Although I am a noted fan of celebrity gossip, there is perhaps no celebrity whose personal life I could care less about than former SNL hottie Pete Davidson. The “drama” surrounding the star is monotonous, mostly honed in on the star’s roller coaster of a dating life. Davidson was engaged to Ariana Grande, as well as had newsworthy flings with Larry David’s daughter Cazzie, Bridgerton star Phoebe Dynevor, Bodies Bodies Bodies co-star Chase Sui Wonders, and yes, even Kim Kardashian.
Big whoop! A dating resume is as boring as it sounds. This, unfortunately, is what the general populace might think of when they hear the name “Pete Davidson.” To some, he’s a serial dater with “BDE” (big dick energy) and too many tattoos. He has two Razzie Award nominations under his belt, for Marmaduke and Good Mourning, in which he starred alongside his good pal Machine Gun Kelly.
This is all to say: Davidson doesn’t exactly have a stellar reputation in the celebrity world. But I plead with you all to look past his dating history and whatever other reputations he’s developed over the course of his career. You don’t need to be a Pete Davidson fan—in fact, you can be a hater—to enjoy his work.
I, too, was a bit of a hater before the comic’s biggest starring role, Judd Apatow’s feature The King of Staten Island, dropped in 2020. Why was I supposed to have any semblance of interest in Davidson, whose hobbies were picking up A-List girlfriends and selecting the world’s ugliest tattoos to illustrate onto his body? He’s not for everyone, and he wasn’t for me.
But seeing as it was summer 2020, still in the throes of the COVID-19 pandemic and locked inside, there wasn’t too much else to watch. At the behest of my family, I forked over $20 to Davidson to stream his movie—and boy, was I shocked by how delightful it was.
By no means is The King of Staten Island a perfect film. Disliking the story is understandable, but to only hate—or ignore altogether—the movie because of Davidson’s presence is a stretch. Apatow and Davidson’s story follows a fictionalized version of Pete (“Scott Carlin”), as he comes of age later in life, emotionally dealing with the death of his father in 9/11 and trying to sort out his messy dating life. It’s not that The King of Staten Island is all that original—it feels the same as any coming-of-age story. But as Scott, Davidson is nearly as electric as Saoirse Ronan in Lady Bird or Ellar Coltrane in Boyhood. (Emphasis on the nearly.)
Three years later, Davidson strikes hearty comedic gold once again with a similar concept, Bupkis. The new Peacock show, once again, follows the tale of his own life. Just like The King of Staten Island, the appeal of Bupkis lies not with how unique it is—it is essentially a dumbed-down Curb Your Enthusiasm, but with edgy, millennial-centric jokes about vaping, social media, and sex—but how well it sticks to a classic comedy show format to allure its viewers.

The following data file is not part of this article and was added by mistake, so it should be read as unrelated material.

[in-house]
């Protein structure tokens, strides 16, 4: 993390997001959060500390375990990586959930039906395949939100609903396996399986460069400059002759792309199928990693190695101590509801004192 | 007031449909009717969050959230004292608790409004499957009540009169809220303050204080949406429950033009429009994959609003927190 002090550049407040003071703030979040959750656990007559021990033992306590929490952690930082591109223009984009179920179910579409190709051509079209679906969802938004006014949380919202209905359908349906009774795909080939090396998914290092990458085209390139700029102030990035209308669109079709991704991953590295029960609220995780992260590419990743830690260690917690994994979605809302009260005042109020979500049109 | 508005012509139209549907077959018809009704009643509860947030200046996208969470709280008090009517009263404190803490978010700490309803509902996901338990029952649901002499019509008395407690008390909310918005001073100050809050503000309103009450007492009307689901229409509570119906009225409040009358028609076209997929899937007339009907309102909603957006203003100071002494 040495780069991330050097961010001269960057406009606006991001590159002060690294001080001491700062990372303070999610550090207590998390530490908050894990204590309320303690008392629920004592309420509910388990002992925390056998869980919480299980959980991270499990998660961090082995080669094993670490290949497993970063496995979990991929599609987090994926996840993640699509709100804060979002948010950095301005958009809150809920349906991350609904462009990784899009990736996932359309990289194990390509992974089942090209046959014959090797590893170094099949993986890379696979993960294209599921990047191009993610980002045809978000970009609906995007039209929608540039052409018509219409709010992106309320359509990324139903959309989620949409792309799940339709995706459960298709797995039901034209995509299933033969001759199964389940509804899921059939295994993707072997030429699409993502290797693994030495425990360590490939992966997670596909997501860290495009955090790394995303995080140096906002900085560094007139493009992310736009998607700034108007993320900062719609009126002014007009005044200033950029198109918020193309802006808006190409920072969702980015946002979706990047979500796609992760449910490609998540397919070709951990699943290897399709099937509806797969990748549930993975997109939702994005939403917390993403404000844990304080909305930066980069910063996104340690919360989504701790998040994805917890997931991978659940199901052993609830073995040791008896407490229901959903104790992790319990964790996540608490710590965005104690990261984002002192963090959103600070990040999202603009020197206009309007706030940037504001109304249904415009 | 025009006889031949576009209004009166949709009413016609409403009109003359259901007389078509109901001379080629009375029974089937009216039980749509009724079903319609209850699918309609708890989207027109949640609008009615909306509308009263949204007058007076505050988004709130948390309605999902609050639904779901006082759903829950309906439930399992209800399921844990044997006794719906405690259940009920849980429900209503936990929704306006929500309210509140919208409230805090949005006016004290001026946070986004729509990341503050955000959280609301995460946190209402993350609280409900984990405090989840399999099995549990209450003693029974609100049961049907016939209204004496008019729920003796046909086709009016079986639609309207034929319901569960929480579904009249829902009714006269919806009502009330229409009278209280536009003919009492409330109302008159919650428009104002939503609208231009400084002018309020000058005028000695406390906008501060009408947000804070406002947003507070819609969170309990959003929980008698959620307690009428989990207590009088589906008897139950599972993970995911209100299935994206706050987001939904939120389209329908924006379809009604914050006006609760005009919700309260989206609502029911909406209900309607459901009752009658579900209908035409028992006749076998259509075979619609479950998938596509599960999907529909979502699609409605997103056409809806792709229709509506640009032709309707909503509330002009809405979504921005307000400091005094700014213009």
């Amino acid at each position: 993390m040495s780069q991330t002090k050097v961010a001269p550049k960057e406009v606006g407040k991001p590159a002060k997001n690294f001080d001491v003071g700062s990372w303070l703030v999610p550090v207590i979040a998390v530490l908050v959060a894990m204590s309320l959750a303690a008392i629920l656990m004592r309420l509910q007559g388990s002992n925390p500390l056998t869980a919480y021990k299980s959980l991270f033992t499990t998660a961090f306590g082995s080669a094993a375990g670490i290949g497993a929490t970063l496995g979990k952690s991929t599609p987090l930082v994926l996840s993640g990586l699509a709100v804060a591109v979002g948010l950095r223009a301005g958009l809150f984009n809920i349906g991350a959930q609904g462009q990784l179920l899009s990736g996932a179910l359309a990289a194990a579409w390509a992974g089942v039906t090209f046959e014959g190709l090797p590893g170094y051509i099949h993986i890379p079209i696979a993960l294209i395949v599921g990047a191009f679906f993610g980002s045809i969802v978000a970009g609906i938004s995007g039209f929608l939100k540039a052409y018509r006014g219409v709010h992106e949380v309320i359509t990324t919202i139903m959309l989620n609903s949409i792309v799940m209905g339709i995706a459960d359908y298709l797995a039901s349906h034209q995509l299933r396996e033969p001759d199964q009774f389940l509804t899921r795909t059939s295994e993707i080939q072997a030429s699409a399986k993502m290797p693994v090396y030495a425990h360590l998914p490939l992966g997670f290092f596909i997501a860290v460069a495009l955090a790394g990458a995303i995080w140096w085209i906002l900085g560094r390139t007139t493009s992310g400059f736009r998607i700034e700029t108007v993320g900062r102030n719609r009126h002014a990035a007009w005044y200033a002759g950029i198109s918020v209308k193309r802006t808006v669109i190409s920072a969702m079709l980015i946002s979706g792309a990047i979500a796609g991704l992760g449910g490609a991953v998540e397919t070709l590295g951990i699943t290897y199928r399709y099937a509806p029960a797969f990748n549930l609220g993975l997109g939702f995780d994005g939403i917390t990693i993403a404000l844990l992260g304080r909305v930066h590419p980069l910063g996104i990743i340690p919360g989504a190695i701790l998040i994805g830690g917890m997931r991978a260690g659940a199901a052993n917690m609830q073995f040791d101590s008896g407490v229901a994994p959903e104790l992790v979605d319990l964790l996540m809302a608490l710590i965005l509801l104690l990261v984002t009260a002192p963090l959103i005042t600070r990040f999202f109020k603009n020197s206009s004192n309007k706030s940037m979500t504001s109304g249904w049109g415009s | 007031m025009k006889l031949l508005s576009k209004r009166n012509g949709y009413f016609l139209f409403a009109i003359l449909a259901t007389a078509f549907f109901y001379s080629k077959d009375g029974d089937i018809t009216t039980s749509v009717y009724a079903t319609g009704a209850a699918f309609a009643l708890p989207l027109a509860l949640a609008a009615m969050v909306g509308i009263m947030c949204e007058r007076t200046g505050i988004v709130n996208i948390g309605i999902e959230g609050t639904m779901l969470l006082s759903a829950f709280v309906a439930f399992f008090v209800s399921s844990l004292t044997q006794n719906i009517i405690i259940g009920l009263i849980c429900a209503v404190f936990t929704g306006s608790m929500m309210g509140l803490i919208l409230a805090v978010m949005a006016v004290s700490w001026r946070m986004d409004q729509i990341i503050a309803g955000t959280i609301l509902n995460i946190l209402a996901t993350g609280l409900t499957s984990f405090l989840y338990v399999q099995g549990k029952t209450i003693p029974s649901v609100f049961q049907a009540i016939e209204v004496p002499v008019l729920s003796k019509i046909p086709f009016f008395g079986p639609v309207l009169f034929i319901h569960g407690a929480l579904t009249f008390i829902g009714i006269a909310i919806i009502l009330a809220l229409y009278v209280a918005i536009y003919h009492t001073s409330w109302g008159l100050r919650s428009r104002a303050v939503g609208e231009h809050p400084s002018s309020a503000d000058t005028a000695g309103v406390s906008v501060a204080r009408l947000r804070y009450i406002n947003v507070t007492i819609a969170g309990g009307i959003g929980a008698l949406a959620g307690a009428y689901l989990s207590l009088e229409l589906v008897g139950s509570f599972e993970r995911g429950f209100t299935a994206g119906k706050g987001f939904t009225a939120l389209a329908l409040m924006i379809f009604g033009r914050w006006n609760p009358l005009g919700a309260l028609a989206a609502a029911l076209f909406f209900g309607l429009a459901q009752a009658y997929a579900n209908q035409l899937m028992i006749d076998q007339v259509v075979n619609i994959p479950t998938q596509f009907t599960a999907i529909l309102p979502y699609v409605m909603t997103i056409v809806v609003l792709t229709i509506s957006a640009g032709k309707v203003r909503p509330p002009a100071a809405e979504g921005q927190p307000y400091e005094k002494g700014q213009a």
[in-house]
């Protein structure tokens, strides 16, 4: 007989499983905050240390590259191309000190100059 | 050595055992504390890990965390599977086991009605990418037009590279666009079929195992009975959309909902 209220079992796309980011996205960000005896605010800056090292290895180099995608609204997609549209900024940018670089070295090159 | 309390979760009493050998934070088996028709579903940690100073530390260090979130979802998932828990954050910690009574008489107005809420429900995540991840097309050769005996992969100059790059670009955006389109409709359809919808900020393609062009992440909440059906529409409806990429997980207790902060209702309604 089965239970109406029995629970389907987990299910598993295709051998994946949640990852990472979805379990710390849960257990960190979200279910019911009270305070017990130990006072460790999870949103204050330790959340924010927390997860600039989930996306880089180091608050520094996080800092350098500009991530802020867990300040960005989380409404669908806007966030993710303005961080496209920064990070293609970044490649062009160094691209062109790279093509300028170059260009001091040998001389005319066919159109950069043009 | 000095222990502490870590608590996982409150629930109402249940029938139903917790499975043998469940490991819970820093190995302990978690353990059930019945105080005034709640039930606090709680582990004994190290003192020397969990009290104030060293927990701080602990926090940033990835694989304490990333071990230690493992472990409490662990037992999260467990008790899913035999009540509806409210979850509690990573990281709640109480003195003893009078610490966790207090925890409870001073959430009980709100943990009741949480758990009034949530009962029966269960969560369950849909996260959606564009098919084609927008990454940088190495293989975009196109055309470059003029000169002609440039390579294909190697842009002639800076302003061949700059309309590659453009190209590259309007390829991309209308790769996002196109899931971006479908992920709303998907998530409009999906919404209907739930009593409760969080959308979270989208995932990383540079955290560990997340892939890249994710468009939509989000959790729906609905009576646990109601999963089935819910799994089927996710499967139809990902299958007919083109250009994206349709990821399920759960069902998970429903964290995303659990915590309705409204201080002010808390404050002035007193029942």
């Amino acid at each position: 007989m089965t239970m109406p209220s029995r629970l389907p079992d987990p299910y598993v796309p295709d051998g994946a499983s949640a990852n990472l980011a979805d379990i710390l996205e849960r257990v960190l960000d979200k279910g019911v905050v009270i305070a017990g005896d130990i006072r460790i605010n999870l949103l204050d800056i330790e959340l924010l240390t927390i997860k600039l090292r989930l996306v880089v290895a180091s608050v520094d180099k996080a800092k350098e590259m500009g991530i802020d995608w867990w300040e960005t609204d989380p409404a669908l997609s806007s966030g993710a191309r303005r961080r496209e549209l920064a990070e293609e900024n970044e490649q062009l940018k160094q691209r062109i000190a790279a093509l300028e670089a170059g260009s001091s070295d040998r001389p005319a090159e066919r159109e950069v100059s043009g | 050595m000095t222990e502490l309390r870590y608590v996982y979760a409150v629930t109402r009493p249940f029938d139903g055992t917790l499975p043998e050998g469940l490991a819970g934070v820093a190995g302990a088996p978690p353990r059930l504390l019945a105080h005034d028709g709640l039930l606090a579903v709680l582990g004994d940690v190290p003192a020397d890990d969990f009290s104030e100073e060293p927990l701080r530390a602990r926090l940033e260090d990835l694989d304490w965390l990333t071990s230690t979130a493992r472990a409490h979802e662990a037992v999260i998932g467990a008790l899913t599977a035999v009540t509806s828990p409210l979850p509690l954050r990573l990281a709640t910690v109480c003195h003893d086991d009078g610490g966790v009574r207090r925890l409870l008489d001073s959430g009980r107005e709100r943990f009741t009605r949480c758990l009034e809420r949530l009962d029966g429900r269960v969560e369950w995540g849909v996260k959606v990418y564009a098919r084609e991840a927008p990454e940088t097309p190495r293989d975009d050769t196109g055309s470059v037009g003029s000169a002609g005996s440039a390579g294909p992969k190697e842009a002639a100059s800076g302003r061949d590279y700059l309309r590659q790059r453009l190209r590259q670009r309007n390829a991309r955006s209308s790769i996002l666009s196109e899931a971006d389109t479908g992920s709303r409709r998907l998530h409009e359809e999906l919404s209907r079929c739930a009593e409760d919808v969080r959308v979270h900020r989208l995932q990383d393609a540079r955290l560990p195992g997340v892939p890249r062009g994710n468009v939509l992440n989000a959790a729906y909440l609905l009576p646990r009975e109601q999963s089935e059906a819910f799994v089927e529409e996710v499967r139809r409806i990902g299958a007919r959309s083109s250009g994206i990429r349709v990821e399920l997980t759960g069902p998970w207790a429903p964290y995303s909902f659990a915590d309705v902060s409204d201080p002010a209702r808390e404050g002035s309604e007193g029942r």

Davidson himself shouldn’t be the draw for either film—and similarly, he shouldn’t be what pushes viewers away. Bupkis is fun not only because it is so incredibly short (at a time when Ted Lasso is now an hourlong dramedy, we could use 25 minutes of levity), but it also features appearances from an array of acting legends, like Edie Falco, Joe Pesci, Bobby Cannavale, and beloved comics like Charlie Day and John Mulaney. Unlike certain photos of Davidson—and I wouldn’t feel as comfortable making this joke if it weren’t for Episode 3, which expertly teases a wonky Wikipedia photo of the actor at age 15—Bupkis is easy on the eyes.
His personal stories are great, and Davidson is charismatic in just about everything he appears in. In fact, his smaller roles may be even more appealing. I still wasn’t a huge fan of the comic in 2018, when he appeared in Netflix’s Set It Up. Pete Davidson as the gay best friend? Weird! But for some reason, it works! (Or rather, it doesn’t work at all, and I simply enjoyed chuckling at how preposterous the character was. Either way, I laughed, I had fun, and I’m glad he was in the film.)
Right before The King of Staten Island, he also starred in the underrated Big Time Adolescence, as an unfit mentor for a high school student. It’s silly, it’s goofy, it’s only 90 minutes, and it’s streaming on Hulu. There are few things as great in the field of entertainment as a short, charming coming-of-age flick available to stream on any given movie night.
It’s almost like Lorne Michaels, revered producer of SNL, knew what he was doing when he cast Davidson to the sketch comedy show in 2014. Though Davidson has developed quite the image for himself—and both Bupkis and The King of Staten Island work to unpack that fame—I’d argue that it’s worth looking past his reputation to enjoy such watchable comedies. Davidson’s name comes with a lot of loaded history, but the most important part of that legacy should be that he’s an all-star entertainer.